P.C. Madness Infecting War on Terror?

Radical Islam gets another pass


This is a rush transcript from "The Five," September 30, 2011. This copy may not be in its final form and may be updated.

GREG GUTFELD, CO-HOST: Rezwan Ferdaus was arrested Wednesday after undercover agents delivered a package he thought was filled with guns and bombs. Nice beard. He planned to blow up the Pentagon and the U.S. capital using remote controlled airplanes filled with explosives.

Now the fun part. Although Ferdaus planned a jihad against America, he called enemy of Allah, the U.S. attorney for district of Massachusetts felt compelled to say, "I want the public to understand that his conduct is not reflective of a particular culture, community or religion." Of course it wasn't. I guess jihad was caused by poor self-esteem. Maybe he didn't get a goat for his sixth birthday or he's distraught that "Entourage" is over. I am.

But the PC weirdness gets weirder. A new online journalism course suggests reporters put Islamic terror in context, watering down the threat pointing out that diseases are actually deadlier. Never mind that diseases can't fly planes in buildings.

Still journalists are taught to overlook the distinction by other journalists. The Pointer Institute tried to explain the course, saying "We believe there is a need to better understand complexity of Muslim societies." Oh, yes, to better understand the complexities. I think that is code for don't offend them, please. Maybe I should take the course. It's online so I could do it in my "Star Wars" pajamas.

Did the U.S. attorney need to make the comment that the terror threat is not reflective of a religion or culture?

KIMBERLY GUILFOYLE, CO-HOST: Does it sound like it make sense? It's counterproductive and doesn't show he has an understanding of what we're doing trying to combat terror.

DANA PERINO, CO-HOST: It's almost like they're trying to convince other Muslims to say no, really, it's not about you. It's about me. It's not about you.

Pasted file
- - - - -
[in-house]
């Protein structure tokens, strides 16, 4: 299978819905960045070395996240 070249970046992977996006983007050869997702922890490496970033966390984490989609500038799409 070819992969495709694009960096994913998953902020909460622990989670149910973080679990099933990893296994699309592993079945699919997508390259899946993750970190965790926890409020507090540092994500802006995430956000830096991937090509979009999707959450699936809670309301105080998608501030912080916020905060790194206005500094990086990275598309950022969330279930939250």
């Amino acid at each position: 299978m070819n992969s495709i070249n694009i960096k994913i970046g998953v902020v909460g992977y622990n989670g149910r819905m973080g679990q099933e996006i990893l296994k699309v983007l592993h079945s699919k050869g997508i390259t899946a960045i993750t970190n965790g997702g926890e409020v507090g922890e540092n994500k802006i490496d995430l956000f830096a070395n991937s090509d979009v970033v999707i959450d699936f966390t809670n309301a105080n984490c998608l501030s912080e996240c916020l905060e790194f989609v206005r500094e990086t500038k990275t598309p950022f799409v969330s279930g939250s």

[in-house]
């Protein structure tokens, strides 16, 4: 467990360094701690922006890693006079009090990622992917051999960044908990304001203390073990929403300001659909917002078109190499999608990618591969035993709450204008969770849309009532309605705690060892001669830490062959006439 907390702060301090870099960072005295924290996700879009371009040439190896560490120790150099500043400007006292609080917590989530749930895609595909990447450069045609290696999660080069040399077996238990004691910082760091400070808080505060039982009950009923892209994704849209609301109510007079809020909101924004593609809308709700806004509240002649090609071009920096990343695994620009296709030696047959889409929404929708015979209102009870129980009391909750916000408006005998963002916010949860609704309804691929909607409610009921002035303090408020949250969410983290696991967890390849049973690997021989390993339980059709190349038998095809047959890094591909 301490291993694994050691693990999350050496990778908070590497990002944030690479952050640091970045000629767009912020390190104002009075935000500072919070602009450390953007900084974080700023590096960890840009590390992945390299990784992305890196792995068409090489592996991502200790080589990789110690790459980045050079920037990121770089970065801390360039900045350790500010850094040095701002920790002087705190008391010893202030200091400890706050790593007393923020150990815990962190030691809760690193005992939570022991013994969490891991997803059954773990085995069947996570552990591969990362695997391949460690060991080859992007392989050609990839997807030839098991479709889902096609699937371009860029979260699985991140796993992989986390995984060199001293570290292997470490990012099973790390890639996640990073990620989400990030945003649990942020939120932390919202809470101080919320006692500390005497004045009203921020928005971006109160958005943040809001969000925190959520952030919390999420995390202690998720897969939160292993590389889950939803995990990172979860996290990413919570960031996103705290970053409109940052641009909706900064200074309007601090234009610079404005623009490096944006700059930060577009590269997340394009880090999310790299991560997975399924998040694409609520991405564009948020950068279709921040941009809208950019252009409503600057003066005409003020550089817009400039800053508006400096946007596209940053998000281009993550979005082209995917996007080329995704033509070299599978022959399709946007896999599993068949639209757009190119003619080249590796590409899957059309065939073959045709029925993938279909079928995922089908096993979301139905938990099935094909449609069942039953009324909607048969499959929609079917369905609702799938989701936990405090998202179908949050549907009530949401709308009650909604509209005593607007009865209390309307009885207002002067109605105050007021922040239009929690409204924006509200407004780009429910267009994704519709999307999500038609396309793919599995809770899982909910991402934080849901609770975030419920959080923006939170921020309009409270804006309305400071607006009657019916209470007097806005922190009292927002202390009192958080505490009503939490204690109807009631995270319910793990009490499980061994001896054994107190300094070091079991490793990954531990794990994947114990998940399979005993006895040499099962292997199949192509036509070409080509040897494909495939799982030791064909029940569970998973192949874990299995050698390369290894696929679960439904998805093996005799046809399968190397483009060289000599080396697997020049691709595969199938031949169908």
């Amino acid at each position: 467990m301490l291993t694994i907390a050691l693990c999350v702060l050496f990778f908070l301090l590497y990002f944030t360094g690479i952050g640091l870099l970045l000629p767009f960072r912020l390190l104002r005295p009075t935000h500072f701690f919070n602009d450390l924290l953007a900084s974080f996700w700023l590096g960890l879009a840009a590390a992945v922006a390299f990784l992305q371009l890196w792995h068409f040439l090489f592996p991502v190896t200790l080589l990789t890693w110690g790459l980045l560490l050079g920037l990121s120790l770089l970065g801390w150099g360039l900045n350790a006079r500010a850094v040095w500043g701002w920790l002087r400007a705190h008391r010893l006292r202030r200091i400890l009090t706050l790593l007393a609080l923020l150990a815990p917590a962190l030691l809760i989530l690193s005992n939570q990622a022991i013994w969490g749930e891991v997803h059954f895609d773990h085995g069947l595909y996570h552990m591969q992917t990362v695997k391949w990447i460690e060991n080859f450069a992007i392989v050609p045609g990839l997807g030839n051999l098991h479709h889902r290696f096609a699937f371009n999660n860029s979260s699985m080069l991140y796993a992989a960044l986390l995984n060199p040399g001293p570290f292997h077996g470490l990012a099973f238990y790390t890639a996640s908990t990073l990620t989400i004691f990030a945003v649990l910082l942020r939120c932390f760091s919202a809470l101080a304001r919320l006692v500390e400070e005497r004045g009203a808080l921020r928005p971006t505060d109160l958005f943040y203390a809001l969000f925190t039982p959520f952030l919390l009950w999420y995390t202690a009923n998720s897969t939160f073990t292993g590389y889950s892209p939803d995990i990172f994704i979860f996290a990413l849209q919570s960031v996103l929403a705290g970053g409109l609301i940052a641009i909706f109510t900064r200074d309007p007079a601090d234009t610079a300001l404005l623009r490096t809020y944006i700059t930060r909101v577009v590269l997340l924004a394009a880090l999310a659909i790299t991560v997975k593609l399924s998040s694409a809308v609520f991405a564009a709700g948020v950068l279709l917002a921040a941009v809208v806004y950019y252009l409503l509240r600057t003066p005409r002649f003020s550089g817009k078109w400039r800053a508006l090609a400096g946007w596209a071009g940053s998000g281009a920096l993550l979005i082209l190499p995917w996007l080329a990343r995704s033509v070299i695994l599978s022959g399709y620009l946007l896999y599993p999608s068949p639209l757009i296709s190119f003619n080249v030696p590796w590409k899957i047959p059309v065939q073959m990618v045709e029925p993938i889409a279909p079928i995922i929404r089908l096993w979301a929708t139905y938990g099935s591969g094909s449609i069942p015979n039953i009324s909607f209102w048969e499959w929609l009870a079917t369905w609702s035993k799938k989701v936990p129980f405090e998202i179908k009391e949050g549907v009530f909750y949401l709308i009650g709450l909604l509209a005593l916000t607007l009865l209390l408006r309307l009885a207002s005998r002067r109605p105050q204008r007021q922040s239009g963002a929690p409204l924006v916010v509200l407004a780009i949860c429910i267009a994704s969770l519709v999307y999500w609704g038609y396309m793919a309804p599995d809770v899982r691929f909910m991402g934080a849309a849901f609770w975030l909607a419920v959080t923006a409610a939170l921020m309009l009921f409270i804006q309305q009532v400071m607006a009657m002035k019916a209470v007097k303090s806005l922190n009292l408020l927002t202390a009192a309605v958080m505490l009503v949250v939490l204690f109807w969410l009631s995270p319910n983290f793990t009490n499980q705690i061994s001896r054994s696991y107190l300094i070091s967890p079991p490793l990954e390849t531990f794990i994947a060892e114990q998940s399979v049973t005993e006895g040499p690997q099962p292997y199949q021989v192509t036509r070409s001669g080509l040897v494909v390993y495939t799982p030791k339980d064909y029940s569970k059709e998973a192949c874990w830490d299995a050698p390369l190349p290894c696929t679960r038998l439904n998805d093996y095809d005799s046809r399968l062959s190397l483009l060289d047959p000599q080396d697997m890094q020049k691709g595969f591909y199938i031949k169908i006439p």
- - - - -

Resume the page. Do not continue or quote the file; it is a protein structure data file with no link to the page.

There's nothing to see her. They said nobody was in danger. He's a dumb- dumb. Don't worry about it. It just takes one time for a dumb-dumbs to figure it out and we will have problems. Then the Pointer Institute might have a different class.

GUTFELD: It's like a guy trying to dump a girl. It's not you.

ERIC BOLLING, CO-HOST: How is he a homegrown terrorist? They're calling him a homegrown because he lived in Connecticut or whatever he did? Am I missing this?

PERINO: I thought it meant something else.

BOLLING: My point is if someone comes over to get U.S. citizenship and have a jihad against America they would be considered home grown.

GUILFOYLE: Because they're radicalized while they're U.S. citizens in this country.

BOB BECKEL, CO-HOST: I'm glad to see the attorney general did say that because I think we are in the process here of teaching through our language of political leaders and others to dislike Muslims.

GUTFELD: Where? Where are you seeing this, Bob?

BECKEL: Have you had anything positive to say about Muslims?

GUTFELD: People go out of their way, go out of their way to avoid backlash.


BECKEL: Let's be honest with ourselves. We talk about Muslims and we tend to lump them together in jihadists.

GUILFOYLE: No, we do not. Who is doing that?

BECKEL: I like you all --

GUILFOYLE: Don't look around this table.

BECKEL: When is the last time you said something positive about Muslims?


PERINO: I'm going to make the point whether you like it or not in journalism, you report a story --

GUILFOYLE: You're recession-proof.

PERINO: -- that are news. It's not newsworthy to say 1,000 Christians went to school today and they all ate lunch and came home to do their homework. That is not the news. The news, and this is what the Pointer Institute is supposed to teach journalists to cover, is we had a homegrown terrorist who said Allah was the reason he was trying to blow up American citizens. That is the news.

BECKEL: What is wrong with --

GUTFELD: You're being a wuss if you do it.

BECKEL: You're a wuss for trying to protect 100 billion people around the world?

GUTFELD: It shows you, you have a fear that arresting a terrorist looks Islama-phobic. You're arresting a terrorist.


BECKEL: I want to see how much commentary there has been that is pro --

PERINO: Again, we don't do pro-commentary about any other group? Why do it about Muslims?


BOLLING: We haven't done that segment on how great the Jesuits are or the education they provided three of us.

BECKEL: Let's be honest with ourselves. The Muslims have taken a hit since 9/11.

BOLLING: Hold on.


GUILFOYLE: Whose side are you on?

BECKEL: Radical Muslims took a hit because guess what, all 19 hijackers were Muslims.

BECKEL: I understand that, but the indictment of all Muslims --

GUILFOYLE: Nobody is doing that.


GUILFOYLE: There are millions of law-abiding Muslims that were offend and outraged by what happened here.


GUTFELD: More people die slipping in bathtubs, but that is not the point. A bathtub isn't coming after you. Some of them aren't. Anyway. Sometimes I dream of that. Terrible dreams about bathtubs.

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